Colton's Folly


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Abby Colton knew she’d been asked to teach at the reservation school only because they couldn’t find a better candidate. According to Cat Tallman, a better candidate would have been native American instead of a white woman. Determined to fight her in every way he could, there were moments when a look, even a touch, threatened his resolve and tested Abby’s certainty that letting him get too close would be a very foolish pleasure. Whether right or wrong, these two face a bumpy ride.



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Date de parution 14 mai 2013
Nombre de visites sur la page 0
EAN13 9781773623153
Langue English

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Colton’s Folly By Renee Simons Digital ISBNs EPUB 978-1-77362-315-3 MOBI 978-1-77362-314-6 WEB 978-1-77145-056-0 PRINT 978-1-77362-313-9 Copyright 2013 by Renee Simons Cover art by Michelle Lee All rights reserved. Without limiting the rights un der copyright reserved above, no part of this publication may be reproduced, stored in or introduced into a retrieval system, or transmitted in any form, or by any means (electroni c, mechanical, photocopying, recording, or otherwise) without the prior written permission of both the copyright owner and the above publisher of this book.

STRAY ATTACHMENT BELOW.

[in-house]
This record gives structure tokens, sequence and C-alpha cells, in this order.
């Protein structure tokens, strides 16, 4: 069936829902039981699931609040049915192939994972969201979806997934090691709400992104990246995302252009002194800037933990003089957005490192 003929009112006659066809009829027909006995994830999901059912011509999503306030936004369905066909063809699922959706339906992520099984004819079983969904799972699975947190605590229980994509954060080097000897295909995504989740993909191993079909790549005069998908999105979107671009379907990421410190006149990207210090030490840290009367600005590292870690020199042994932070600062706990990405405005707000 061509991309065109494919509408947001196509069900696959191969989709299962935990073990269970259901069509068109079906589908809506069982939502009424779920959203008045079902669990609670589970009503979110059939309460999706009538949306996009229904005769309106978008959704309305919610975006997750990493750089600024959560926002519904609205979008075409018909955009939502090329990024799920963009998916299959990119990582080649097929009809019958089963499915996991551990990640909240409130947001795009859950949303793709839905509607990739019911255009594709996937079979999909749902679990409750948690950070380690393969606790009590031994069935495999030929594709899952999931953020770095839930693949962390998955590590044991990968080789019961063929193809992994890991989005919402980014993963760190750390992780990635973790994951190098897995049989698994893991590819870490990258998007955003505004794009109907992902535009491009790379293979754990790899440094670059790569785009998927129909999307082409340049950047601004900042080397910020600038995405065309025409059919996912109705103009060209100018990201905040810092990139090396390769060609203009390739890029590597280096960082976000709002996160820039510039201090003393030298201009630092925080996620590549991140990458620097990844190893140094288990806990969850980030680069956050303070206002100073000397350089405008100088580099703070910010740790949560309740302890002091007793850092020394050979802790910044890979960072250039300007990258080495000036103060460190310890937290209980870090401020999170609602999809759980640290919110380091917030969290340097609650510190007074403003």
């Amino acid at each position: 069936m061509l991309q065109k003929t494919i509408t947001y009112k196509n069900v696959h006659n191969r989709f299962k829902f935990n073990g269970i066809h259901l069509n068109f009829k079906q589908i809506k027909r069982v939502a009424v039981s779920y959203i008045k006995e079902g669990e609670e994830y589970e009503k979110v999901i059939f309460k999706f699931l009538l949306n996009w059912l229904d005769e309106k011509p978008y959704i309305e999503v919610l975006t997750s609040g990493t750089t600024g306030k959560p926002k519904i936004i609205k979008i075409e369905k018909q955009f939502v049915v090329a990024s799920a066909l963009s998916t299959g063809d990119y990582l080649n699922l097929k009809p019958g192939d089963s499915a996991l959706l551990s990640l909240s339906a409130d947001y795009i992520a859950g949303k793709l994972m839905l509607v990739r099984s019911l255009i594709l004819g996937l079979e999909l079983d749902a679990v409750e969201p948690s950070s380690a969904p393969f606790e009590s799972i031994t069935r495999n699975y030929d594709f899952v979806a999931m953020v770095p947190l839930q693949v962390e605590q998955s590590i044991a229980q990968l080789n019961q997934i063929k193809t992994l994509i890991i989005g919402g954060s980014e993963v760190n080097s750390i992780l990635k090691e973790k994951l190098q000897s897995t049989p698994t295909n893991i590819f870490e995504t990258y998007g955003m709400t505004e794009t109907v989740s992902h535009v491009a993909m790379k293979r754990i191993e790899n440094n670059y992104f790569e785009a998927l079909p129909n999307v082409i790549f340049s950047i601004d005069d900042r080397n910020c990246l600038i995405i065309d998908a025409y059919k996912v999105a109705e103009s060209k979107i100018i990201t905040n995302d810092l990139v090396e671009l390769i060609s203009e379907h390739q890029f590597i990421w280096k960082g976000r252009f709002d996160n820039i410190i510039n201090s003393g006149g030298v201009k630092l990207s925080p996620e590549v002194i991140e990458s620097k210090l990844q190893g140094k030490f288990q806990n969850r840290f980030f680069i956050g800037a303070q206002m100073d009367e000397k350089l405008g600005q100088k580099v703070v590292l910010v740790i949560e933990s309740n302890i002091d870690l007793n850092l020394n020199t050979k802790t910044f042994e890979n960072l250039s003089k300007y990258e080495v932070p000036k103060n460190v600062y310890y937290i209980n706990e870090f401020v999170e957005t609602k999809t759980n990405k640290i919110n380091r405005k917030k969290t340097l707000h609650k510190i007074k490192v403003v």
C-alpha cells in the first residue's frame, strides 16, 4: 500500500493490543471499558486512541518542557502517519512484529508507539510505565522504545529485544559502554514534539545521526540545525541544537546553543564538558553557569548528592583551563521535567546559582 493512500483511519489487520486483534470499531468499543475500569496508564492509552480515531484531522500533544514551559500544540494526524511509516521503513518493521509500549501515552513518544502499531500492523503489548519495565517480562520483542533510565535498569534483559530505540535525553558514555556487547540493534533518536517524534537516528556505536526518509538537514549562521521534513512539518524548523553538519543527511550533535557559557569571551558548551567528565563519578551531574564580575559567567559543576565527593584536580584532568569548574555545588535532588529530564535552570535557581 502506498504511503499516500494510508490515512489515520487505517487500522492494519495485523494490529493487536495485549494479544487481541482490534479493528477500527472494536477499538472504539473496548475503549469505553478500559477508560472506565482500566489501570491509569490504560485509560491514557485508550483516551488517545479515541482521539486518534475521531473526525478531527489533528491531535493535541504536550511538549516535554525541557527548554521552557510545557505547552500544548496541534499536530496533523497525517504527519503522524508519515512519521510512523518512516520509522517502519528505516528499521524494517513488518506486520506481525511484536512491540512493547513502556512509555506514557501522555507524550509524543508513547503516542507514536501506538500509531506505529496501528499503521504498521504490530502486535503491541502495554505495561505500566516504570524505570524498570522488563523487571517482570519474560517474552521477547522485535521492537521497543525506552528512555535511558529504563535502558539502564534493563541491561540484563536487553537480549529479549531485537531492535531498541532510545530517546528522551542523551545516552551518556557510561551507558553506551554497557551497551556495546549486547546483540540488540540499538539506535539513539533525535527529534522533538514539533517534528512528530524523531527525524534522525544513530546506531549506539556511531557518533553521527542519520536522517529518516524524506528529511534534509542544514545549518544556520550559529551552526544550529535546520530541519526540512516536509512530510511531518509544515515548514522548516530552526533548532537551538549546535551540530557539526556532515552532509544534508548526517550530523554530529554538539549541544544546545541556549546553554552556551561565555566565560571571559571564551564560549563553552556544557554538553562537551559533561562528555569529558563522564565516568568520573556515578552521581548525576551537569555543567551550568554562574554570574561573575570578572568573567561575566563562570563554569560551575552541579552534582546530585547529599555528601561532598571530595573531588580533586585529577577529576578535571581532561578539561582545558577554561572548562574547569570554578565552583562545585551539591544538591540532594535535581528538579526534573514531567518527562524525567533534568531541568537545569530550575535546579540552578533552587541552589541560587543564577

Chapter 1 The flight to Rapid City had been canceled at the l ast minute, for no reason that Abigail Colton could ascertain. She was forced to f ly to Bismarck instead, and from there to take a six-passenger “puddle jumper” to so meplace called Christy’s Field, adding four hours in layovers to the original seven hours of flying time. Even worse, the change would put her out of reach of the Bureau of Indian Affairs representative who’d been assigned to meet her at the regional airport i n Rapid City. She called Arthur Koehler at her first stopover. “Don’t worry, my dear,” he reassured her. “I know C hristy’s well. I’ll call the reservation and have someone meet you. You should arrive at app roximately the same time. And by the time you make the drive to Crossroads, I’ll be there.” He’d wanted to say more, but the boarding announcem ent had come over the public-address system and Abby had rushed off. She made he r connections smoothly, and when she arrived at the small private airfield out on the North Dakota prairie a message was waiting at the courtesy desk. Her escort would pick her up at two p.m. “Oh, Lord,” she groaned. She’d been in transit sinc e one in the morning and now she had nearly two hours more to wait, but at least som eone was on the way. She looked around the pocket-size terminal and found a row of benches. “I’ll be resting over there,” she told the clerk, a nd motioned to the other side of the room. “If anyone asks for me, just point him in my direction.” The young man in the gray plaid shirt smiled sympathetically. “Rough flight?” Abby smiled back. “Just long. Unbearably long.” He reached under the counter and pulled out a small pillow. “Here, Miss Colton. Take this over there and sack out. When whoever it is ge ts here, I’ll send ’em over.” She smiled again and tucked the pillow under her ar m. Carrying the shoulder bags she’d brought with her, she moved to the far side o f the almost empty room; thirty seconds later she was stretched out on the hard woo den bench and sleeping soundly. Sometime later a presence intruded on her rest. She woke slowly, feeling her back stiffen against the unyielding surface on which she lay, wishing that whatever had roused her, hadn’t. Shielding her eyes against the glare of ceiling lights, she turned her head and found herself staring at a pair of muscula r, denim-clad legs that, as her eyes traveled upward, seemed to go on forever. She swung her own legs onto the floor and leaned ba ck in an effort to gain a normal perspective on the man who stood before her. The le gs ended at a narrow waist bounded by a worn leather belt, into which their ow ner had tucked a pair of equally worn calfskin gloves. Above that spread a wide expanse o f chest more defined than hidden by a plaid wool shirt and an open sheepskin-lined v est. She rose, finally, from her place, and was relieved at the improvement afforded by her upright position--this was indeed a person of human proportions. Even so, he stood a good head taller than she did, and she found hersel f grateful for her entire five-foot-nine-inches.